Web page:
Research Suggests Existence of Cognitive Biotype of Depression

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A new cognitive biotype for depression may impact symptoms and treatment outcomes.

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According to recent research, there may be a cognitive biotype for depression that impacts symptoms and treatment outcomes.

Using a machine learning method of cluster analysis, Hack et al sought to identify a cognitive biotype within the broader major depressive disorder (MDD) diagnosis by determining if this profile is characterized by baseline symptom and function profiles, by baseline neural dysfunctions in the cognitive control circuit, and by poorer response to standard antidepressants. Participants were assessed on several domains: cognitive testing, symptoms, functional capacity, and functional neuroimaging at baseline. Additionally, they were randomized to receive 1 of 3 antidepressants: escitalopram (336 patients), sertraline (336 patients), or venlafaxine-XR14 (336 patients). After 8 weeks of treatment, participants were reassessed on the same measures.

Out of 1008 participants with MDD, 27% showed cognitive impairment prior to treatment, significantly decreased brain response to a cognitive task, and worse outcomes (lower rates of response and remission) with standard pharmacotherapy with a particularly poor response to sertraline. This suggests the existence of a cognitive biotype and the need for treatments that target cognitive dysfunction to improve overall depression symptoms.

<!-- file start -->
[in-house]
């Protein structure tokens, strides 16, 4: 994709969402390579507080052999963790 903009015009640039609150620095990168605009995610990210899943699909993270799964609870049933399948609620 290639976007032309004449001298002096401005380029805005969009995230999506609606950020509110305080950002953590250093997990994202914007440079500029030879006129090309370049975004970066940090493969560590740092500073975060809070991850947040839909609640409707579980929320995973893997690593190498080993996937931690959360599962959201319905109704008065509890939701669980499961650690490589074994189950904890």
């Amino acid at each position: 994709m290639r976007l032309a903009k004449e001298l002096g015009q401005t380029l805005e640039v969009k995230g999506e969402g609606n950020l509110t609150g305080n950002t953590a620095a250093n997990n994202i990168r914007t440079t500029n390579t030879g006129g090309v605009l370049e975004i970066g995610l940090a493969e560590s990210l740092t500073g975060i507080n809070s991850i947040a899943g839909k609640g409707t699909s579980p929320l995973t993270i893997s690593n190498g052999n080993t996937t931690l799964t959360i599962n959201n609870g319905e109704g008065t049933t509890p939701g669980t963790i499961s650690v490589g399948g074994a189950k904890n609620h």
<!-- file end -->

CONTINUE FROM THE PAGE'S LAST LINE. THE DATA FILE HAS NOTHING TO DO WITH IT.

“Our multimodal findings suggest the presence of a cognitive biotype of depression that represents about a quarter of all depressed patients and is characterized by prominent impairments in 2 domains of cognitive control (executive function and response inhibition),” said the study authors. “This cognitive biotype has greater severity in baseline symptoms of slowed information processing and insomnia, poor psychosocial function, reduced neural function of the brain’s cognitive control circuit, and poorer outcomes following first-line antidepressant treatment.”

Hack et al also indicated that if their cognitive deficit prevalence was applied to the general population, approximately 5.7 million individuals with depression have cognitive impairments, suggesting a pressing need for more research.

Vortioxetine is the only antidepressant currently approved by the US Food and Drug Administration that shows promise in improving cognition, but its underlying mechanisms for cognitive enhancement are unknown. Hack et al suggest further research should incorporate the biomarker designs into evaluation of biotype outcomes when patients are matched to a treatment with mechanisms targeting cognitive control.

Reference

1. Hack LM, Tozzi L, Zenteno S, et al. A cognitive biotype of depression linking symptoms, behavior measures, neural circuits, and differential treatment outcomes: a prespecified secondary analysis of a randomized clinical trial. JAMA Netw Open. 2023;6(6):e2318411.

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